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Chinese New Year Dates from 2017 to 2024

Chinese New Year Dates from 2017 to 2024

I often wonder myself when is Chinese New Year and Why is it not on my calendar. This is a Frequently -asked question here at Circle of Wealth~Destiny Defined.

Why? Because we need to make all of our Annual Updates on or before the Chinese New Year.

Chinese New Year date is different every year. Generally speaking, it distributes between January 21st and February 22nd. Lots of people can understand Chinese Lunar Calendar is different from the Gregorian calendar, so the New Year dates on the two calendars are different, but, how can the Chinese New Year date itself have such a wide range?

According to Chinese Lunar Calendar, there are big years and small years. In big years, there can be up to 384 days, but in small years, there can be only 355 days. The Lunar Calendar has been running for over 4000 years. After some successive big years, there must be several small years or vice versa, so the New Year date can never go out of the range.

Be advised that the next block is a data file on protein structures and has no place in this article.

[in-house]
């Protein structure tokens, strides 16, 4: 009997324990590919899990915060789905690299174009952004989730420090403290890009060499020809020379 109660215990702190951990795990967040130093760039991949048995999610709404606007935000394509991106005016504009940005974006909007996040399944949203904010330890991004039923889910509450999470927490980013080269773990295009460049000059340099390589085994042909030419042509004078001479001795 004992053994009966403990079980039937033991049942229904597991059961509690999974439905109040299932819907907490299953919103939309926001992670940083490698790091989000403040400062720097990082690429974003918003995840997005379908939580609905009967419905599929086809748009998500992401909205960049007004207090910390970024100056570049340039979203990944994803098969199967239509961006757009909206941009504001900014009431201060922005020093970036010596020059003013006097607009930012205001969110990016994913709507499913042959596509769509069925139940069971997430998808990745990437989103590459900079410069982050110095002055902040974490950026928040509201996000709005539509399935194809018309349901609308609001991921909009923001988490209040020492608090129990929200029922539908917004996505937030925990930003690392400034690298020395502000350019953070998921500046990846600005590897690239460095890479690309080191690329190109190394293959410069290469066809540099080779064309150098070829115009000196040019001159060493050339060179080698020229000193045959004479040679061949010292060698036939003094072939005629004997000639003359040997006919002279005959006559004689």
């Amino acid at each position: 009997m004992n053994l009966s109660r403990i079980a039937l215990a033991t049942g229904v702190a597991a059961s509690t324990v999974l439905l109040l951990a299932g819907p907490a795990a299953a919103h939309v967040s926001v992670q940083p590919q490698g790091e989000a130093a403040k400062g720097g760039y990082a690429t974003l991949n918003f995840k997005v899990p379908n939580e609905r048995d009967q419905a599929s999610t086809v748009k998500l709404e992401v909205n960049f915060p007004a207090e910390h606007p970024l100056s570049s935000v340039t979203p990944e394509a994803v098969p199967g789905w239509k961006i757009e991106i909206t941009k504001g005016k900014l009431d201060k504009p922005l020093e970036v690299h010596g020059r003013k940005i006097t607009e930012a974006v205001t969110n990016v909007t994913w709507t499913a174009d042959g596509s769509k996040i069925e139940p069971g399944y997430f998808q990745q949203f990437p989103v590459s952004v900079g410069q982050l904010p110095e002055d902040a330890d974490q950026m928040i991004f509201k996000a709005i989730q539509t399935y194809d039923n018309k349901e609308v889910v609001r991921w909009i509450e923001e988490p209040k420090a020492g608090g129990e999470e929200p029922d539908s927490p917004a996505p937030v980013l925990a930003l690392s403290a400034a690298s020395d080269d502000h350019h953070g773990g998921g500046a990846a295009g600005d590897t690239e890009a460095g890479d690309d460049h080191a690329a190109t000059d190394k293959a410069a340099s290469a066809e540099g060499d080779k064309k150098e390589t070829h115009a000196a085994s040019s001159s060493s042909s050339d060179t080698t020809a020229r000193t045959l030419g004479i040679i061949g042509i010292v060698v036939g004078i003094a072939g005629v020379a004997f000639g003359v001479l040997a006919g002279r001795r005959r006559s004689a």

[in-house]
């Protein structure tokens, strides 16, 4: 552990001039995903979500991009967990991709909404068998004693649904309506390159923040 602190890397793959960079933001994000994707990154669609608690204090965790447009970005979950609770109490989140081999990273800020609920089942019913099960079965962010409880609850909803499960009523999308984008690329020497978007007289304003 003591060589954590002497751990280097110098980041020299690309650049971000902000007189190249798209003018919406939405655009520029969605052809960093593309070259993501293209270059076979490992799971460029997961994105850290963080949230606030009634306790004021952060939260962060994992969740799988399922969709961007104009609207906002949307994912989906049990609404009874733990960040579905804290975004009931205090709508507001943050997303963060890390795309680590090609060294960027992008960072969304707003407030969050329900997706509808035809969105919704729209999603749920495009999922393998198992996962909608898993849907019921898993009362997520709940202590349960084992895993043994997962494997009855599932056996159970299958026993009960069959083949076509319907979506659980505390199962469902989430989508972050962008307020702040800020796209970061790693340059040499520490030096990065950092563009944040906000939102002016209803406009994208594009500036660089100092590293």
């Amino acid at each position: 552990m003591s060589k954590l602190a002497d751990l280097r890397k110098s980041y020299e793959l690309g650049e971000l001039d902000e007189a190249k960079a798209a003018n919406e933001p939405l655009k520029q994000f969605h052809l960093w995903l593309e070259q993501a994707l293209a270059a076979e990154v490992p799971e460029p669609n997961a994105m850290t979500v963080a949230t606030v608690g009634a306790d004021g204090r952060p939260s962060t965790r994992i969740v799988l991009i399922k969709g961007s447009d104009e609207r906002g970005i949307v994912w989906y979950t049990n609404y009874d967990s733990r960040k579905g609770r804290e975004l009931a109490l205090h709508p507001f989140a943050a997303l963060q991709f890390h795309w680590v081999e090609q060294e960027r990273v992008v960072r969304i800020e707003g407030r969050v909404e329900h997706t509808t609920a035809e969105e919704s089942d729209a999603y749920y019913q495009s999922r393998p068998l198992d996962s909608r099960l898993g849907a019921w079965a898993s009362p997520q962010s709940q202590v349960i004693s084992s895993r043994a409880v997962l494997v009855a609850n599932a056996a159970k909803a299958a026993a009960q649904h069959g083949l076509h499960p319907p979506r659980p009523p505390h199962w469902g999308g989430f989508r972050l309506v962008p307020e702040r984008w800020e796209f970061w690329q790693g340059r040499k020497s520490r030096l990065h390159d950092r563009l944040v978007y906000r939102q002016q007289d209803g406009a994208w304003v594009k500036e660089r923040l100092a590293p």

Below is a list of Chinese New Year dates from 2017 to 2024.

Year Date Chinese Zodiac Chinese Lunar Years
with the Same Zodiac
2017 January 28th (Saturday) Rooster 1921, 1933, 1945, 1957, 1969, 1981,

1993, 2005, 2017

2018 February 16th (Friday) Dog 1922, 1934, 1946, 1958, 1970, 1982,

1994, 2006, 2018

2019 February 5th (Tuesday) Pig 1923, 1935, 1947, 1959, 1971, 1983, 1995, 2007, 2019
2020 January 25th (Saturday) Rat 1924, 1936, 1948, 1960, 1972, 1984,

1996, 2008, 2020

2021 February 12th (Friday) Ox 1925, 1937, 1949, 1961, 1973, 1985,

1997, 2009, 2021

2022 February 1st (Tuesday) Tiger 1926, 1938, 1950, 1962, 1974, 1986,

1998, 2010, 2022

2023 January 22nd (Wednesday) Rabbit 1927, 1939, 1951, 1963, 1975, 1987,

1999, 2011, 2023

2024 February 10th (Saturday) Dragon 1928, 1940, 1952, 1964, 1976,

1988, 2000, 2012, 2024

In Conclusion:

There you have the Chinese New Year Dates from 2017 to 2024!

Kung Hei Fat Choi.

 Kung Hei Fat Choi. From CircleofWealth.ca

aka Congratulations and be prosperous!

(simplified Chinese: 恭喜发财; trad. Chinese: 恭喜發財; pinyin: gōngxǐ fācái; in Cantonese: Kung Hei Fat Choi. The phrase ‘GongXi’ (or ‘Gong Hei‘ in  Cantonese) means ‘Congratulations’, derived from the legend of ‘Nian’, congratulating each other to have escaped the harm of the beast.

Danielle

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